Christopher Adam

Transitions Online (TOL), (Prague) April 23, 2004.

Hard Times: Hungary's Socialists

When Polish prime minister Leszek Miller, his Hungarian counterpart, Peter Medgyessy, must have felt his heart sink a little. Elected in April 2002, shortly after the Social Democrats came to power in Poland, the Hungarian Socialist coalition government now faces its own declining fortune: an increasingly unpopular prime minister, a party whose support has withered dramatically, and the looming European parliamentary elections set for June.

Halfway through the Hungarian government's four-year mandate, the situation could hardly be more precarious. After narrowly winning both rounds of the April 2002 elections and scoring an impressive victory in the municipal elections the following autumn, Medgyessy's government now faces the challenging task of re-engaging disenchanted centrist and left-wing voters in time for the June vote.

Unfortunately for Medgyessy, there appears to be near unanimity among major Hungarian polling firms that the popularity of the Socialist government, as well as that of Medgyessy himself, remains in a downward spiral. According to the latest results released by Gallup Hungary at the end of March, support for the Hungarian Socialist Party (MSZP) decreased by 3 percentage points from February and now stands at only 20 percent. The newest polling figures represent the lowest rate of popular support for the Socialists since they took office in 2002 and a stunning decline from November 2002, when they stood at 42 percent.

For nearly a year, the Socialists have been on a steady decline, losing all but the very "core" of their party. At the same time, the liberally minded Alliance of the Free Democrats (SZDSZ), the junior member of the governing center-left coalition, has maintained a steady, though low, level of support at around 5 percent—just enough to pass the threshold required for official parliamentary status.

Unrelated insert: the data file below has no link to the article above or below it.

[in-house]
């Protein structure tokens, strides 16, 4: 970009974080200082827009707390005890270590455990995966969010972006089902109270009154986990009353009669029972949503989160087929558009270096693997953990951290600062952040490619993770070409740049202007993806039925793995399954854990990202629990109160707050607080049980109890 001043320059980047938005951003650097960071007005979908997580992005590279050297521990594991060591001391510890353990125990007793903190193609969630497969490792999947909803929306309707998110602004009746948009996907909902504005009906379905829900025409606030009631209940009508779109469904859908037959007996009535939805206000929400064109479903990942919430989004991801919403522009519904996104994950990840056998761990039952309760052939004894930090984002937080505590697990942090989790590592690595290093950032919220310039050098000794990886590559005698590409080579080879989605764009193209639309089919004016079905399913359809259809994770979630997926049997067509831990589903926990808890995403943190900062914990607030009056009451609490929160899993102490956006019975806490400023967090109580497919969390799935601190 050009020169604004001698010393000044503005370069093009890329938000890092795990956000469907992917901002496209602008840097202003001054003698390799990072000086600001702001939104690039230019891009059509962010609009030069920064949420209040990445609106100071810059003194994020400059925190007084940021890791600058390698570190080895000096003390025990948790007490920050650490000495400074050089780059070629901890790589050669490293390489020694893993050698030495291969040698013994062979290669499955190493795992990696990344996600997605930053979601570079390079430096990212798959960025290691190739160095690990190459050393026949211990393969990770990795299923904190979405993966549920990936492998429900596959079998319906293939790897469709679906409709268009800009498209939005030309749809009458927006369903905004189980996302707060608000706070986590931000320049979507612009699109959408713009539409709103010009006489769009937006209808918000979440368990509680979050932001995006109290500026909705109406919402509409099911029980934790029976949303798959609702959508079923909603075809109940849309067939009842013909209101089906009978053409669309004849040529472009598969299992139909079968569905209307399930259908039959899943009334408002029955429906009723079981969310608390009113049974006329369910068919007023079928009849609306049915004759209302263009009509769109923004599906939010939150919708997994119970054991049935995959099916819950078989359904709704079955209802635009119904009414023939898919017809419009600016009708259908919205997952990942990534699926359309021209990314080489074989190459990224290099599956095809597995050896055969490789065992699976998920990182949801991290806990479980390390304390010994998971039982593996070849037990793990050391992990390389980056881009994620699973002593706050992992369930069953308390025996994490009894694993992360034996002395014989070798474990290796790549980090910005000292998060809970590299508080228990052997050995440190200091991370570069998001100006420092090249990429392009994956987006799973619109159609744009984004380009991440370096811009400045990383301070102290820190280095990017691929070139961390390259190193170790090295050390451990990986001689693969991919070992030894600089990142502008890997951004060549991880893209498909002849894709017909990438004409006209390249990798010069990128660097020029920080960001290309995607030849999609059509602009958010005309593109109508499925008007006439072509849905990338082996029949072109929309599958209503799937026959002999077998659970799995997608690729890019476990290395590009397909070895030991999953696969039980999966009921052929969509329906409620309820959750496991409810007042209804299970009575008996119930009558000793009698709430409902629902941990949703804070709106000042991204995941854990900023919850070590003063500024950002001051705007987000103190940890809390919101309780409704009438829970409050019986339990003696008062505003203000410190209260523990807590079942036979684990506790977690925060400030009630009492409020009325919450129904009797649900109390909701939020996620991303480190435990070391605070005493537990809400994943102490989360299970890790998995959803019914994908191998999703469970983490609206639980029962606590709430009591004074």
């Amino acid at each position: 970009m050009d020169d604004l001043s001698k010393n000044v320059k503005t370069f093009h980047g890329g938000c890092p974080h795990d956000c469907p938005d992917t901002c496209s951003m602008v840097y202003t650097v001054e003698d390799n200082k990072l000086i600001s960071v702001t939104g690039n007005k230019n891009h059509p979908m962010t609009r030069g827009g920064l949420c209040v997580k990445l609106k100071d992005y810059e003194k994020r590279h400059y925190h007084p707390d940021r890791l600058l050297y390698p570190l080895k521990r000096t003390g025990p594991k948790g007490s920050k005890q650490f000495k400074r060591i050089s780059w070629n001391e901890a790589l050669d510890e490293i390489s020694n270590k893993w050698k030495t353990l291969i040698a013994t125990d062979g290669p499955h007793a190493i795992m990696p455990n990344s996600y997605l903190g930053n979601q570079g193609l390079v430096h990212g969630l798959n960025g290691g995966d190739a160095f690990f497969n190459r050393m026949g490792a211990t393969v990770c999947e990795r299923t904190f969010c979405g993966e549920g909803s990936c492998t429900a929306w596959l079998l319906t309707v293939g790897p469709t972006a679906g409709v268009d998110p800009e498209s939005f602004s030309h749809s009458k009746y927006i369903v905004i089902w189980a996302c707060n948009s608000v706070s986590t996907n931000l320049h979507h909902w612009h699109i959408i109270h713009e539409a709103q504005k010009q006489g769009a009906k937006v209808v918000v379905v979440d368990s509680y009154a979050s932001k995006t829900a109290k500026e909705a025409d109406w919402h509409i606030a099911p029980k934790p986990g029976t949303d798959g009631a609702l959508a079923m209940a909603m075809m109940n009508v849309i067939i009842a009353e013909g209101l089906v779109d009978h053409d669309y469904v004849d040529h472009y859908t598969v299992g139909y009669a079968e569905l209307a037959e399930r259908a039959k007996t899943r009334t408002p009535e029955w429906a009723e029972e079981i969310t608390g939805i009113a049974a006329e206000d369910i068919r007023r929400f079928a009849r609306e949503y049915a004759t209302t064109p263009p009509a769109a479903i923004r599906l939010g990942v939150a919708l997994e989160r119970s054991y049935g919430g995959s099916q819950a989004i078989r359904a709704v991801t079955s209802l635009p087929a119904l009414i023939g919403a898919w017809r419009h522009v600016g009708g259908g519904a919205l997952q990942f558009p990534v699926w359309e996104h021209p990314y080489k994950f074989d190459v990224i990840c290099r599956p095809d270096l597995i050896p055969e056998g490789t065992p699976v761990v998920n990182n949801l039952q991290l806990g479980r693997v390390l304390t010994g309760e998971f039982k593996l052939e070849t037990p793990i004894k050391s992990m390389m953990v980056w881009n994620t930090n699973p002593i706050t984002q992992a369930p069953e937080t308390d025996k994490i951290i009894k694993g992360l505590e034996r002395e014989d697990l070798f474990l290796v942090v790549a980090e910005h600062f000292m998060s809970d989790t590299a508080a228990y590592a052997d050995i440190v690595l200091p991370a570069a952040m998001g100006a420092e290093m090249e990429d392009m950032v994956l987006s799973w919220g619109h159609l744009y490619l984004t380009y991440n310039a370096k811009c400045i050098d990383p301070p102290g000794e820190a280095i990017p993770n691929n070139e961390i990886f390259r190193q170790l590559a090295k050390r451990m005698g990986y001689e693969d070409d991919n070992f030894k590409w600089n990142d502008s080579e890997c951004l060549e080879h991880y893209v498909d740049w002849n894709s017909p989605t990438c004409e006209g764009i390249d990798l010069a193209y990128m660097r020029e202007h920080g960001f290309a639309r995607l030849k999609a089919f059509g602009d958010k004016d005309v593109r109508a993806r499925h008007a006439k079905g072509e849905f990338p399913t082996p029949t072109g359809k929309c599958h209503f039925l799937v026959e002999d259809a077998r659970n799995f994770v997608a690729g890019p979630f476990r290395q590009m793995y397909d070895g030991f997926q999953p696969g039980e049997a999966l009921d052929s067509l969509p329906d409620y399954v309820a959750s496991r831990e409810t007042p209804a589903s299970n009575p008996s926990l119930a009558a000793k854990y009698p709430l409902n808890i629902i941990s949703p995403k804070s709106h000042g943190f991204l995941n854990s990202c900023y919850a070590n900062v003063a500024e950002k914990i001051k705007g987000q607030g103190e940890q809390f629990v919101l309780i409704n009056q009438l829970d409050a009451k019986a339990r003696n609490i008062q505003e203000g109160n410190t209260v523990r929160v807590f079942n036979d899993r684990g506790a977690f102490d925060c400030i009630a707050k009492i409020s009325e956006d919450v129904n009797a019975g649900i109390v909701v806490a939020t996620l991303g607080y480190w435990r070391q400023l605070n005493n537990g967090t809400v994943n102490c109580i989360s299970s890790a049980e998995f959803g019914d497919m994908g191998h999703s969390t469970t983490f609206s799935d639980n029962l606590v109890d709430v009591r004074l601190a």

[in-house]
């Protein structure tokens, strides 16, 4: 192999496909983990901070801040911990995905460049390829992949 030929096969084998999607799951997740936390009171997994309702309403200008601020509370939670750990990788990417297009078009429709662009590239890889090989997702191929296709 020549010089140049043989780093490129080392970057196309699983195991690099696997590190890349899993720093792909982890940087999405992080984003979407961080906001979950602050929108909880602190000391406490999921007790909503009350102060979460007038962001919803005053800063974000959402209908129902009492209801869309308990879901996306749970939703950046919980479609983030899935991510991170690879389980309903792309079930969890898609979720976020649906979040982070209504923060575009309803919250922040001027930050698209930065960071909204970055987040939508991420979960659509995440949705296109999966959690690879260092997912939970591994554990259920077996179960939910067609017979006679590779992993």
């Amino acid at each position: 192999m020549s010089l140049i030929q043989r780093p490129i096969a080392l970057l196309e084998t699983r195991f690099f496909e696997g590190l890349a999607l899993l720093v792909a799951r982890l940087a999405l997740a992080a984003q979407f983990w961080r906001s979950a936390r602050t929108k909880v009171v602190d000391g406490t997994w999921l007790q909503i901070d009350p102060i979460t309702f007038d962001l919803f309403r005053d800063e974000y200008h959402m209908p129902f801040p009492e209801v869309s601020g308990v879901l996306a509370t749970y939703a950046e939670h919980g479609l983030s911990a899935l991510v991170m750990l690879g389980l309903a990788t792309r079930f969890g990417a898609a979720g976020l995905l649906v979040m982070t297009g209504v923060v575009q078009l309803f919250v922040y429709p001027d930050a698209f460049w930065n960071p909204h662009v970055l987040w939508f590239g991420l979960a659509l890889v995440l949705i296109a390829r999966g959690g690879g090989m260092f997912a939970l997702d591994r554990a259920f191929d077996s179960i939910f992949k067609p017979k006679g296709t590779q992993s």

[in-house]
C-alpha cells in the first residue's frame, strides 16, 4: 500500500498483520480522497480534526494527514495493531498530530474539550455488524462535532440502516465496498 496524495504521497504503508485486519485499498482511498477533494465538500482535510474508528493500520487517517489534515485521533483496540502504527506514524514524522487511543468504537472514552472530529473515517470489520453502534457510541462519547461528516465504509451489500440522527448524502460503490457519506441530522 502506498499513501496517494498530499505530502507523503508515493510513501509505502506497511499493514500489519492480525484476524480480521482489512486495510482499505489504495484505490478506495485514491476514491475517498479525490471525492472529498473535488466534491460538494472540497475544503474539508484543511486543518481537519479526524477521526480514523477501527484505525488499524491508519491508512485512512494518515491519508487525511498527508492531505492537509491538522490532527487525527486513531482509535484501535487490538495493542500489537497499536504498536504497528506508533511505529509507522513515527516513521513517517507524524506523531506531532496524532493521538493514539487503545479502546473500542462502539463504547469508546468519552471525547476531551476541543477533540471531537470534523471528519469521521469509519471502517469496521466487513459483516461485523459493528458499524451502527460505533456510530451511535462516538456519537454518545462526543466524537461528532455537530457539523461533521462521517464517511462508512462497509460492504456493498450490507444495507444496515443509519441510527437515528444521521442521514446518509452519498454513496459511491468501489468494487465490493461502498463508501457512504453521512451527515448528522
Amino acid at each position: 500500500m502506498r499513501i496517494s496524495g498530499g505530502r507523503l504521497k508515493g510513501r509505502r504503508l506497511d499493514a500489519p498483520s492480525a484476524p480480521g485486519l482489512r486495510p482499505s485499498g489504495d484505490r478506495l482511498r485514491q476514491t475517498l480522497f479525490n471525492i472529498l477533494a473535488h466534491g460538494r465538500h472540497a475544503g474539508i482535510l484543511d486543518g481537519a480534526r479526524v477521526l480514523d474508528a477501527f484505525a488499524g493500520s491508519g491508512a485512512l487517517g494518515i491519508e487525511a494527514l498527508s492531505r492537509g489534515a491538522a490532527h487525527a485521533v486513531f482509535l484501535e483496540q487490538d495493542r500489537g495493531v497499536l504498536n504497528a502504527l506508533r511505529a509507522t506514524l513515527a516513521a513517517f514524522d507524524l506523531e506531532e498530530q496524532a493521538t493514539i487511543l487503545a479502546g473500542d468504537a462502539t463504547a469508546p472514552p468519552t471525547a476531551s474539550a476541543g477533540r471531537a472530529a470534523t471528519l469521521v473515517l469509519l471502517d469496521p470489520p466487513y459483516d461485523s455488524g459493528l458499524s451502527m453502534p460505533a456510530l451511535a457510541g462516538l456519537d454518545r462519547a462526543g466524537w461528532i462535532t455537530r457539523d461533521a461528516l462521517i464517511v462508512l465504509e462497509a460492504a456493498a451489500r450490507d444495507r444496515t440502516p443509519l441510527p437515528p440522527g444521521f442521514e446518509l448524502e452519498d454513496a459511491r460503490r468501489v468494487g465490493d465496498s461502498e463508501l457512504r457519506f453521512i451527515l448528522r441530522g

Not all of the major polling agencies agree on the extent of decline of the Socialist vote. For example, the March results of the Tarki-Szazadveg polling institute place the Socialist Party up 2 percentage points from January with 26 percent support, in contrast to 34 percent for the right-wing Fidesz. Szonda-Ipsos, another polling firm, shows the Socialists stagnating at around 24 percent.

Despite the differences in results, all figures indicate a similar trend, namely a gradual decline in support for the Socialists over a period of eight to nine months, coupled with a high number of undecided or politically disengaged voters.


While the Hungarian left appears to have lost a very significant portion of its electoral support and the right has maintained its levels, the latter has, nevertheless, failed to fully capitalize on the marked decline of the Socialist Party's popularity. The opposition Fidesz, led by Viktor Orban, Hungary's former conservative—and often controversial—prime minister, enjoys a 14-point lead with 34 percent support, according to the Gallup Poll. Despite this sizeable lead, the majority of disenchanted voters appear not to have realigned themselves with the opposition, choosing, instead, to either disengage themselves altogether from Hungarian politics or join the swelling ranks of the undecided.